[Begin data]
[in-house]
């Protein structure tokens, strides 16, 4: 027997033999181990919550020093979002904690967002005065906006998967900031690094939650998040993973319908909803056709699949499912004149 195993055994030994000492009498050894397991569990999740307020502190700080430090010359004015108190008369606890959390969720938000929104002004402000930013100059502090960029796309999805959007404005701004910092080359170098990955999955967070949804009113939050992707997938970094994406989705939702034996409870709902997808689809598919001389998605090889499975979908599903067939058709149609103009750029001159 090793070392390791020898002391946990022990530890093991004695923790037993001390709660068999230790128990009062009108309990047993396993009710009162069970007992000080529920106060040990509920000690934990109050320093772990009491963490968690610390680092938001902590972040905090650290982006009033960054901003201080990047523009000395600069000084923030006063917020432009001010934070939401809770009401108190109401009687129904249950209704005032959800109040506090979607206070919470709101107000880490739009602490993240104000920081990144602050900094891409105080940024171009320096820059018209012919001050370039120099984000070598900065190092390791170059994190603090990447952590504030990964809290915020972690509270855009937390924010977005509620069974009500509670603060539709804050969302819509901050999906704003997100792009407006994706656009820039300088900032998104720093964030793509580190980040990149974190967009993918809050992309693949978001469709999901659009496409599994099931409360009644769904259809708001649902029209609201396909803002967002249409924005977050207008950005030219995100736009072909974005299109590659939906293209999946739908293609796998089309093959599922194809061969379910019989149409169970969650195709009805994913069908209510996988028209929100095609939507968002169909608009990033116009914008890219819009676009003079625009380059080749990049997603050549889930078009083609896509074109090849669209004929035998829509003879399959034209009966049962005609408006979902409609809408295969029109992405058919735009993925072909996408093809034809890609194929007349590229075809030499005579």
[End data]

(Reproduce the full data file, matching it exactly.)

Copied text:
[in-house]
């Protein structure tokens, strides 16, 4: 027997033999181990919550020093979002904690967002005065906006998967900031690094939650998040993973319908909803056709699949499912004149 195993055994030994000492009498050894397991569990999740307020502190700080430090010359004015108190008369606890959390969720938000929104002004402000930013100059502090960029796309999805959007404005701004910092080359170098990955999955967070949804009113939050992707997938970094994406989705939702034996409870709902997808689809598919001389998605090889499975979908599903067939058709149609103009750029001159 090793070392390791020898002391946990022990530890093991004695923790037993001390709660068999230790128990009062009108309990047993396993009710009162069970007992000080529920106060040990509920000690934990109050320093772990009491963490968690610390680092938001902590972040905090650290982006009033960054901003201080990047523009000395600069000084923030006063917020432009001010934070939401809770009401108190109401009687129904249950209704005032959800109040506090979607206070919470709101107000880490739009602490993240104000920081990144602050900094891409105080940024171009320096820059018209012919001050370039120099984000070598900065190092390791170059994190603090990447952590504030990964809290915020972690509270855009937390924010977005509620069974009500509670603060539709804050969302819509901050999906704003997100792009407006994706656009820039300088900032998104720093964030793509580190980040990149974190967009993918809050992309693949978001469709999901659009496409599994099931409360009644769904259809708001649902029209609201396909803002967002249409924005977050207008950005030219995100736009072909974005299109590659939906293209999946739908293609796998089309093959599922194809061969379910019989149409169970969650195709009805994913069908209510996988028209929100095609939507968002169909608009990033116009914008890219819009676009003079625009380059080749990049997603050549889930078009083609896509074109090849669209004929035998829509003879399959034209009966049962005609408006979902409609809408295969029109992405058919735009993925072909996408093809034809890609194929007349590229075809030499005579």